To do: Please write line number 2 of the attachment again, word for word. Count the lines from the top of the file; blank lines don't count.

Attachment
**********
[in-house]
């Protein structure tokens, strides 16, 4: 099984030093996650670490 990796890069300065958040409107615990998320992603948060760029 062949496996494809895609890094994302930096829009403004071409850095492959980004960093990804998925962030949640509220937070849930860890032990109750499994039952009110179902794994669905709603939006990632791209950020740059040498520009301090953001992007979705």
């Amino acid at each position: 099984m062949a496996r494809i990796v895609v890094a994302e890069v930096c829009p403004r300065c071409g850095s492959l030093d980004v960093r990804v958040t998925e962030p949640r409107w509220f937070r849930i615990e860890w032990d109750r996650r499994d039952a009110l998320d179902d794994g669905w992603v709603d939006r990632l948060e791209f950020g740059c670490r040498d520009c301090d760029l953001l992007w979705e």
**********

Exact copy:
């Protein structure tokens, strides 16, 4: 099984030093996650670490 990796890069300065958040409107615990998320992603948060760029 062949496996494809895609890094994302930096829009403004071409850095492959980004960093990804998925962030949640509220937070849930860890032990109750499994039952009110179902794994669905709603939006990632791209950020740059040498520009301090953001992007979705």